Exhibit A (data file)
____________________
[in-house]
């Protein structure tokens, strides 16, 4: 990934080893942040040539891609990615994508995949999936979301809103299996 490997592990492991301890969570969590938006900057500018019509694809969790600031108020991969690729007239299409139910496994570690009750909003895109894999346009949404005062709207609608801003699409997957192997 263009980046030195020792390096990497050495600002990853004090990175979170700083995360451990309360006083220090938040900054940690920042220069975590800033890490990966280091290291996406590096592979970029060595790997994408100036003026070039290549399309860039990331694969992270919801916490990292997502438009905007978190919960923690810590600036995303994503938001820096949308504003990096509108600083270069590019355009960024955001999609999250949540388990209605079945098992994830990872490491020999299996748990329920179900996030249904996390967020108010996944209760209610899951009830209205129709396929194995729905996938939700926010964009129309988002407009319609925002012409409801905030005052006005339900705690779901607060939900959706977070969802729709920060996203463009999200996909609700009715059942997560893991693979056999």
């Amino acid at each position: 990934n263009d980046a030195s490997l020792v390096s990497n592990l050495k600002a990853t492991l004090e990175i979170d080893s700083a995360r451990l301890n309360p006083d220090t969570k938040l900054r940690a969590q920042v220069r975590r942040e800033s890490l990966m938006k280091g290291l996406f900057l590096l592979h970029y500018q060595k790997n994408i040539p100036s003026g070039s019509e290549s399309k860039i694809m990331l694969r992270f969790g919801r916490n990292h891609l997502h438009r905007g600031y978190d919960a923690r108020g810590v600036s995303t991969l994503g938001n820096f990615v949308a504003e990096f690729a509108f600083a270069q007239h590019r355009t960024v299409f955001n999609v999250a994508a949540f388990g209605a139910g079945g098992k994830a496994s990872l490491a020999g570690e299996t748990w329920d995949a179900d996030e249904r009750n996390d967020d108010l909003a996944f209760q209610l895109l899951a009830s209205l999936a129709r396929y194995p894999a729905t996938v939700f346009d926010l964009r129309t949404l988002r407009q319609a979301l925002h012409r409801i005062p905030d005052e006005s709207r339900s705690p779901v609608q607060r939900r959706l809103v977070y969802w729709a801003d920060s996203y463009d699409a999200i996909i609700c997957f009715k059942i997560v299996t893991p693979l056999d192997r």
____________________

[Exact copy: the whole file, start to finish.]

[in-house]
């Protein structure tokens, strides 16, 4: 990934080893942040040539891609990615994508995949999936979301809103299996 490997592990492991301890969570969590938006900057500018019509694809969790600031108020991969690729007239299409139910496994570690009750909003895109894999346009949404005062709207609608801003699409997957192997 263009980046030195020792390096990497050495600002990853004090990175979170700083995360451990309360006083220090938040900054940690920042220069975590800033890490990966280091290291996406590096592979970029060595790997994408100036003026070039290549399309860039990331694969992270919801916490990292997502438009905007978190919960923690810590600036995303994503938001820096949308504003990096509108600083270069590019355009960024955001999609999250949540388990209605079945098992994830990872490491020999299996748990329920179900996030249904996390967020108010996944209760209610899951009830209205129709396929194995729905996938939700926010964009129309988002407009319609925002012409409801905030005052006005339900705690779901607060939900959706977070969802729709920060996203463009999200996909609700009715059942997560893991693979056999």
């Amino acid at each position: 990934n263009d980046a030195s490997l020792v390096s990497n592990l050495k600002a990853t492991l004090e990175i979170d080893s700083a995360r451990l301890n309360p006083d220090t969570k938040l900054r940690a969590q920042v220069r975590r942040e800033s890490l990966m938006k280091g290291l996406f900057l590096l592979h970029y500018q060595k790997n994408i040539p100036s003026g070039s019509e290549s399309k860039i694809m990331l694969r992270f969790g919801r916490n990292h891609l997502h438009r905007g600031y978190d919960a923690r108020g810590v600036s995303t991969l994503g938001n820096f990615v949308a504003e990096f690729a509108f600083a270069q007239h590019r355009t960024v299409f955001n999609v999250a994508a949540f388990g209605a139910g079945g098992k994830a496994s990872l490491a020999g570690e299996t748990w329920d995949a179900d996030e249904r009750n996390d967020d108010l909003a996944f209760q209610l895109l899951a009830s209205l999936a129709r396929y194995p894999a729905t996938v939700f346009d926010l964009r129309t949404l988002r407009q319609a979301l925002h012409r409801i005062p905030d005052e006005s709207r339900s705690p779901v609608q607060r939900r959706l809103v977070y969802w729709a801003d920060s996203y463009d699409a999200i996909i609700c997957f009715k059942i997560v299996t893991p693979l056999d192997r």